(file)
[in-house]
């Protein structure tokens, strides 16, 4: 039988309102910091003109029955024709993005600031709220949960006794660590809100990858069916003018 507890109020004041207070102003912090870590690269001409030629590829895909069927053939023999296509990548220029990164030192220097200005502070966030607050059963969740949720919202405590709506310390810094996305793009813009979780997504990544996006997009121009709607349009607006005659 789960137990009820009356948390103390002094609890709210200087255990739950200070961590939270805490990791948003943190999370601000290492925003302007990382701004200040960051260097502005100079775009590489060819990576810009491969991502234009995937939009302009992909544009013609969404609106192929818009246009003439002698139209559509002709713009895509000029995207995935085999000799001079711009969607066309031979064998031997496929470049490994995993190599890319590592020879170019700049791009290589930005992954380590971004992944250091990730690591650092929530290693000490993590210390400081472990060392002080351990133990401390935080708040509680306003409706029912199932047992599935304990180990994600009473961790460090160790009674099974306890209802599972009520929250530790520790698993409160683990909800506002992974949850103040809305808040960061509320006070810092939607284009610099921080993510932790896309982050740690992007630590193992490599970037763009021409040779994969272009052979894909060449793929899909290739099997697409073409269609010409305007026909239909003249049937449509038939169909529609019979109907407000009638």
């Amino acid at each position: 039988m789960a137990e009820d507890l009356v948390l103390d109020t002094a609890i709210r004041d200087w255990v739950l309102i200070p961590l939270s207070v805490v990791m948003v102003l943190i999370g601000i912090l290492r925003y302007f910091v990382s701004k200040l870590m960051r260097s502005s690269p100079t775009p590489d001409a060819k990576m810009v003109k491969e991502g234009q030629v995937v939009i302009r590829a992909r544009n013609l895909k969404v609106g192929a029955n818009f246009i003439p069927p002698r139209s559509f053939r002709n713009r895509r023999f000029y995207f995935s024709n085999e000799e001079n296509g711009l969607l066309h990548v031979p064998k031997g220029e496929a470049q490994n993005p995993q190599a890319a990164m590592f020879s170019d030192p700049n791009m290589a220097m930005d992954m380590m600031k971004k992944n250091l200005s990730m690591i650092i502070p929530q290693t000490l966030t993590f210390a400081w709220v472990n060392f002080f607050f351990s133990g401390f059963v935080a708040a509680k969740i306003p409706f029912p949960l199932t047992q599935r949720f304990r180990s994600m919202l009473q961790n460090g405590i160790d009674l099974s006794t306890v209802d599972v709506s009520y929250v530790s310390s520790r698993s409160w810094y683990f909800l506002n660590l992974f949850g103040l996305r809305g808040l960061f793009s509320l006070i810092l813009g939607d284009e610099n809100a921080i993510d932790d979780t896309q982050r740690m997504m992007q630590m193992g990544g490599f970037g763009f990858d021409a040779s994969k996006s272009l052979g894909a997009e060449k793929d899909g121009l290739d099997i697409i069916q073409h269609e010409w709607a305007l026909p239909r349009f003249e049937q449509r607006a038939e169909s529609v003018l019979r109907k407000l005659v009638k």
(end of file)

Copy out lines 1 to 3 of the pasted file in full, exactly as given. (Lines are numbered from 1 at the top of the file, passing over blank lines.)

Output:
[in-house]
């Protein structure tokens, strides 16, 4: 039988309102910091003109029955024709993005600031709220949960006794660590809100990858069916003018 507890109020004041207070102003912090870590690269001409030629590829895909069927053939023999296509990548220029990164030192220097200005502070966030607050059963969740949720919202405590709506310390810094996305793009813009979780997504990544996006997009121009709607349009607006005659 789960137990009820009356948390103390002094609890709210200087255990739950200070961590939270805490990791948003943190999370601000290492925003302007990382701004200040960051260097502005100079775009590489060819990576810009491969991502234009995937939009302009992909544009013609969404609106192929818009246009003439002698139209559509002709713009895509000029995207995935085999000799001079711009969607066309031979064998031997496929470049490994995993190599890319590592020879170019700049791009290589930005992954380590971004992944250091990730690591650092929530290693000490993590210390400081472990060392002080351990133990401390935080708040509680306003409706029912199932047992599935304990180990994600009473961790460090160790009674099974306890209802599972009520929250530790520790698993409160683990909800506002992974949850103040809305808040960061509320006070810092939607284009610099921080993510932790896309982050740690992007630590193992490599970037763009021409040779994969272009052979894909060449793929899909290739099997697409073409269609010409305007026909239909003249049937449509038939169909529609019979109907407000009638």
């Amino acid at each position: 039988m789960a137990e009820d507890l009356v948390l103390d109020t002094a609890i709210r004041d200087w255990v739950l309102i200070p961590l939270s207070v805490v990791m948003v102003l943190i999370g601000i912090l290492r925003y302007f910091v990382s701004k200040l870590m960051r260097s502005s690269p100079t775009p590489d001409a060819k990576m810009v003109k491969e991502g234009q030629v995937v939009i302009r590829a992909r544009n013609l895909k969404v609106g192929a029955n818009f246009i003439p069927p002698r139209s559509f053939r002709n713009r895509r023999f000029y995207f995935s024709n085999e000799e001079n296509g711009l969607l066309h990548v031979p064998k031997g220029e496929a470049q490994n993005p995993q190599a890319a990164m590592f020879s170019d030192p700049n791009m290589a220097m930005d992954m380590m600031k971004k992944n250091l200005s990730m690591i650092i502070p929530q290693t000490l966030t993590f210390a400081w709220v472990n060392f002080f607050f351990s133990g401390f059963v935080a708040a509680k969740i306003p409706f029912p949960l199932t047992q599935r949720f304990r180990s994600m919202l009473q961790n460090g405590i160790d009674l099974s006794t306890v209802d599972v709506s009520y929250v530790s310390s520790r698993s409160w810094y683990f909800l506002n660590l992974f949850g103040l996305r809305g808040l960061f793009s509320l006070i810092l813009g939607d284009e610099n809100a921080i993510d932790d979780t896309q982050r740690m997504m992007q630590m193992g990544g490599f970037g763009f990858d021409a040779s994969k996006s272009l052979g894909a997009e060449k793929d899909g121009l290739d099997i697409i069916q073409h269609e010409w709607a305007l026909p239909r349009f003249e049937q449509r607006a038939e169909s529609v003018l019979r109907k407000l005659v009638k």